The rise of wearable technology has generated a lot of media interest over the past several years. While products such as the Apple Watch have generated a lot of buzz, there is a growing market for other devices that do everything from track fitness and health data to provide location information. These devices are generally marketed to consumers, but there is growing evidence that there is increasing demand for these devices in many businesses.
What Can Wearables Do in a Workplace?
When most people think about wearable technology, they tend to think of consumer-oriented products such as the failed Google Glass or moderately successful Apple Watch. Because these products are marketed to a mass audience, however, many people tend to assume that they essentially function as toys. In actuality, though, there are a number of uses for these devices within the workplace.
Smart glasses, for example, are being used extensively by many manufacturing companies. Instead of having employees carry clipboards and constantly input data manually into a computer or manually check the status of various orders, smart glasses allow employees to automatically scan and know the contents of boxes in a warehouse. Oil and gas companies are one of the top buyers of these products.
One of the most talked about uses for wearable technology comes from law enforcement. While many police departments are now buying and using body cameras, many private security firms have been using wearable technology for years. Smart glasses with facial recognition software is employed by private security companies who need to quickly identify the participants at mass events such as conventions.
Wearable technology is also becoming popular in the healthcare industry. While there are a number of consumer products that are marketed as devices to improve health, The healthcare industry is using wearable technology for everything from tracking patients to providing real time data about the health of patients to doctors and other healthcare workers.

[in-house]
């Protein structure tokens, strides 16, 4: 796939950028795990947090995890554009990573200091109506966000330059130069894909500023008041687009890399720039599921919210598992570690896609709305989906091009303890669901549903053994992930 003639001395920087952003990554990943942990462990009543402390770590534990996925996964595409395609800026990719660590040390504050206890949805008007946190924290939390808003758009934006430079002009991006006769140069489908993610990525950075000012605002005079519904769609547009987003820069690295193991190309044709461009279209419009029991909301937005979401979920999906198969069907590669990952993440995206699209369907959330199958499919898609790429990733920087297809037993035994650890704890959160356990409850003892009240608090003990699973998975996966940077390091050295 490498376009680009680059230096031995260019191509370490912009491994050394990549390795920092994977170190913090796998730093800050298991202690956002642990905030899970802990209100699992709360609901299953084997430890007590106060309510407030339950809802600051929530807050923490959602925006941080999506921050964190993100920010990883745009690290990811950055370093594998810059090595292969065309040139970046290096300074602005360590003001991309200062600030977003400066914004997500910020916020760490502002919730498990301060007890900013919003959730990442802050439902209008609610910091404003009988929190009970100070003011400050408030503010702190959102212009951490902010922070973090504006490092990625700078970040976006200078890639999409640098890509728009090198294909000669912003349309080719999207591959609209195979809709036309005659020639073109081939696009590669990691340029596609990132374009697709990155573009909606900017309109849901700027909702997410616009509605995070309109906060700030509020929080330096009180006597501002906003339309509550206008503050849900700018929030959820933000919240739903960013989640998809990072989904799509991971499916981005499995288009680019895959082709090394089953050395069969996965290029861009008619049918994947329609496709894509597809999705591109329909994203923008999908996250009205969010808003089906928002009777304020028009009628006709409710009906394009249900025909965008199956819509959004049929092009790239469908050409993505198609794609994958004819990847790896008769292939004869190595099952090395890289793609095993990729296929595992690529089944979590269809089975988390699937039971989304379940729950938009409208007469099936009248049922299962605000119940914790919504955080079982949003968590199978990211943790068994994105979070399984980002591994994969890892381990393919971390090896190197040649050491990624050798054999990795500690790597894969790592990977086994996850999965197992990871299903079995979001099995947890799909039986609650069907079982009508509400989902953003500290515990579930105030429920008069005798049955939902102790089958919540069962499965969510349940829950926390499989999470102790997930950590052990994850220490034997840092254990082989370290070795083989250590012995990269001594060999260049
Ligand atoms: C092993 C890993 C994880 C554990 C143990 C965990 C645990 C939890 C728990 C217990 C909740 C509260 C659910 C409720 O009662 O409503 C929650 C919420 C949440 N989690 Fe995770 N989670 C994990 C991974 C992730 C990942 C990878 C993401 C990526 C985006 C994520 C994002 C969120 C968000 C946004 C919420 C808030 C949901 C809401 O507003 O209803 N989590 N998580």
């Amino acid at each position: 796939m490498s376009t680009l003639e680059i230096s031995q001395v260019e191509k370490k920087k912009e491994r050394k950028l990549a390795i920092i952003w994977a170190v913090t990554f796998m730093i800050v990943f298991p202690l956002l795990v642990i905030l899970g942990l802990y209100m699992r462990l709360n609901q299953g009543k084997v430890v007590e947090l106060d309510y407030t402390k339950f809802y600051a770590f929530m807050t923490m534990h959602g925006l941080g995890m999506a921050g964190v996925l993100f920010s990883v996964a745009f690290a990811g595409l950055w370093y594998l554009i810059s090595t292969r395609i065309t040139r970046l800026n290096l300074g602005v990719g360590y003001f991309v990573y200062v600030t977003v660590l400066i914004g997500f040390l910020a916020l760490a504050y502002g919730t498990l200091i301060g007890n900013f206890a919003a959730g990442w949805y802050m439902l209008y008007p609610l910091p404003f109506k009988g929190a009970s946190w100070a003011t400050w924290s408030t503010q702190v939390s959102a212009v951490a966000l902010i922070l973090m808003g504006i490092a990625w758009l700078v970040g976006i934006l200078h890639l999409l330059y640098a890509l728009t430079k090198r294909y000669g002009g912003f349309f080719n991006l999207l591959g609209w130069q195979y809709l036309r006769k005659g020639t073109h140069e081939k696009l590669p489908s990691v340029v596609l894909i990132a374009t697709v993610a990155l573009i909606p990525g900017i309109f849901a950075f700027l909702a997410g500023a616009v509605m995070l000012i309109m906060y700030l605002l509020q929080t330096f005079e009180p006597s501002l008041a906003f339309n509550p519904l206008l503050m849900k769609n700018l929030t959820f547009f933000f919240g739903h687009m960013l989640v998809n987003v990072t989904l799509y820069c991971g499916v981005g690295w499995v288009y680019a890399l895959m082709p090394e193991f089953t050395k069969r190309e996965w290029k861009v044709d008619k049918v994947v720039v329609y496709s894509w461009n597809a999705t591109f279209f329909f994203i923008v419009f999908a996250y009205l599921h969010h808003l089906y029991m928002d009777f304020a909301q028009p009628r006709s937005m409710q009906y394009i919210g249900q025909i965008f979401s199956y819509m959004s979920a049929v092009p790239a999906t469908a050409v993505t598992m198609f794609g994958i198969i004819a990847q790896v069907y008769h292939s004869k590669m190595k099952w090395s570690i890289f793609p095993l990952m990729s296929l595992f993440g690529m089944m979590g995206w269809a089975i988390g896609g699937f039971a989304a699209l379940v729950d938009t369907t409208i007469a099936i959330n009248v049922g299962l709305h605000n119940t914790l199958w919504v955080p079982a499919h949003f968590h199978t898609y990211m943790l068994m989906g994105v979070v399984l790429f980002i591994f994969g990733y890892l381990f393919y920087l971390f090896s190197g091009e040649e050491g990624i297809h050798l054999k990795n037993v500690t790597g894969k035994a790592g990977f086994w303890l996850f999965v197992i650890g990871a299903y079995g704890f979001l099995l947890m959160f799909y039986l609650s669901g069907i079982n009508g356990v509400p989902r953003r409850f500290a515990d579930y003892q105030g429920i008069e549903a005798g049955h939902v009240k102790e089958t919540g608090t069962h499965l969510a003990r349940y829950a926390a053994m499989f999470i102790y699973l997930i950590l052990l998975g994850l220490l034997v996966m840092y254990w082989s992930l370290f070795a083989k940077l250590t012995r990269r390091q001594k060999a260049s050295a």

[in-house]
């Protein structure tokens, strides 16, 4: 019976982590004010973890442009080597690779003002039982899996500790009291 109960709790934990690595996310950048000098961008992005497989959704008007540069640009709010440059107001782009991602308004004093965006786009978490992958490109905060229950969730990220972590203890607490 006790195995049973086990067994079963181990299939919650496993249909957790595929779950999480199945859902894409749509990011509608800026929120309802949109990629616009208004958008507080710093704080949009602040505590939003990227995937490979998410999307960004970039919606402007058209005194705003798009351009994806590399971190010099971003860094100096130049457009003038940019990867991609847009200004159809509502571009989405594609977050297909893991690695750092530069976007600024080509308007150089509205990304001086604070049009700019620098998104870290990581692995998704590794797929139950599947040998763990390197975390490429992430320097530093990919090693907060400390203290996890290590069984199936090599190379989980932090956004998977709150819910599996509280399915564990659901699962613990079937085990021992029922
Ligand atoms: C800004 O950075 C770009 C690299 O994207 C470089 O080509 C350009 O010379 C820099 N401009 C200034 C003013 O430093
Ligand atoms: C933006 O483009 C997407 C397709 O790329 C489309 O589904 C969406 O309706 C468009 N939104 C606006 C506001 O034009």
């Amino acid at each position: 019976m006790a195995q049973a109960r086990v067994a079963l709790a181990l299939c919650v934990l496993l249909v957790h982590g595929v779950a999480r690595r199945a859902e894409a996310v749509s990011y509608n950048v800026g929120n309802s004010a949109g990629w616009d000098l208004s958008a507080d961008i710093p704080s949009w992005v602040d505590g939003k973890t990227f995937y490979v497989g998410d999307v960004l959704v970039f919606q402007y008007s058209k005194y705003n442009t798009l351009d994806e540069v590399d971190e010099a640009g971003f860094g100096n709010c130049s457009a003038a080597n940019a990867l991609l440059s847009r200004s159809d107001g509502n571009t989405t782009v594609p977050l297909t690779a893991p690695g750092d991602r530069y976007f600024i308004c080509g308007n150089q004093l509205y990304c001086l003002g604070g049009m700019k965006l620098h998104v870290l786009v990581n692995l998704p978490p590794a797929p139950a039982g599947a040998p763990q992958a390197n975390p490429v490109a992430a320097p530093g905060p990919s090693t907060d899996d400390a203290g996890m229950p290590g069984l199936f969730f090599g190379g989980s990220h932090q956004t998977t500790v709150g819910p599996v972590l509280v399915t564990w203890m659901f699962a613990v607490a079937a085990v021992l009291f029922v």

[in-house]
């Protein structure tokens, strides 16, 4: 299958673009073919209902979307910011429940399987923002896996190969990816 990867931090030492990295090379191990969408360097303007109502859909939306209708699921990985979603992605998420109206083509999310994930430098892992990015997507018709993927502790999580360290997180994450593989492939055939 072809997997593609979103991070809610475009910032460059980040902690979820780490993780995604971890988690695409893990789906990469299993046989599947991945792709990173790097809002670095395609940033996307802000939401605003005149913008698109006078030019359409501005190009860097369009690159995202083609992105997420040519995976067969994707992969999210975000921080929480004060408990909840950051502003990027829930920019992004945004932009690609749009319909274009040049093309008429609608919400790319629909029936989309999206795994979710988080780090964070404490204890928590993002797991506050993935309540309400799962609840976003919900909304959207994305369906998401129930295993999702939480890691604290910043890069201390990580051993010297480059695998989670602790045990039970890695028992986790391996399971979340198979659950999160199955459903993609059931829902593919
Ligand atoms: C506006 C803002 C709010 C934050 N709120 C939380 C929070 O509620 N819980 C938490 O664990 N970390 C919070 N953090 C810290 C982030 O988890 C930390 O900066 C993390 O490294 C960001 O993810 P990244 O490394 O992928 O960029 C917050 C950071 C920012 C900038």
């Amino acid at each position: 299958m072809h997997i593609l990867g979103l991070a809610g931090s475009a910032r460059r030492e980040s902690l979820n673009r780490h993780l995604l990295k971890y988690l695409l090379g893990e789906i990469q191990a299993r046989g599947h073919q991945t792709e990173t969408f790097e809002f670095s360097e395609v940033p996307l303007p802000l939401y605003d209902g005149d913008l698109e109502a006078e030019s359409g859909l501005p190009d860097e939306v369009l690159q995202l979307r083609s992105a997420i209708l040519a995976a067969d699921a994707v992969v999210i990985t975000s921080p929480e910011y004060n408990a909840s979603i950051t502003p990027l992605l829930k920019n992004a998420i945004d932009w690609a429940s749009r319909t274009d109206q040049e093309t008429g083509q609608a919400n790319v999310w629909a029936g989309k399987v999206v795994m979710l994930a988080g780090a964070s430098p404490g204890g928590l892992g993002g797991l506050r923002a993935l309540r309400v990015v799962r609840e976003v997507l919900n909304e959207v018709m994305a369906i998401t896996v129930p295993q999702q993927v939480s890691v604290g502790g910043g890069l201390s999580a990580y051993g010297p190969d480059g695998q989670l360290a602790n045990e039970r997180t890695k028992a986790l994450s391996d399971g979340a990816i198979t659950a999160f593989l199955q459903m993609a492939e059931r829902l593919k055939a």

According to a recent survey, 79% of the adopters of wearable technology in the workplace believe that this technology are or will be “strategic to their company’s future success”. Of employees that are already utilizing wearable technology, 76% say that they have seen improvements in their business as a result. The most commonly used wearable are smartwatches. These watches are able to keep wearers in touch with their schedules, computer files, and a host of business apps without the inconvenience of carrying a phone or tablet.
What is the Future for Enterprise Wearable Technology?
Over the next year, 86% of survey respondents claim that they plan to increase their use of wearable technology. While there is an expectation that companies will continue to increase their use of smartwatches, there is also a growing demand for other products.
Specifically, companies cite a need for wearables that can improve their customers’ experience. Products that can help employees access customer data remotely, offer hands free instruction or guidance, and provide real-time alerts are cited as being the most in demand.
For example, wearable glasses that could help a sales representative access data about a new product’s specifications without leaving the customer would help to augment a company’s sales. In other cases, wearables could access healthcare or client information for employees who were working off-site. Training programs could be programed into wearables so that employees could learn a new skill without having to take breaks to consult a reference manual or instruction book. Technical schematics could be sent to workers already in the field, facilitating repairs to equipment.
In particular, wearables that can provide users with a holographic overlay are expected to be in demand. This technology has drawn a great deal of interest from the military and healthcare sectors. As it improves, however, there are applications for it in everything from remote training to repair work.
Companies are looking for wearables that will improve customer response times and minimize down time. Meeting this technological need, however, will be a challenge. In fact, 30% of wearable technology adapters cited a lack of business applications as one of their biggest challenges when deploying this technology in their company.
Wearable technology has thousands of applications in the business world, and there is a strong amount of interest. Creating the technology and software that can meet the needs and demands of business, however, will be a challenge.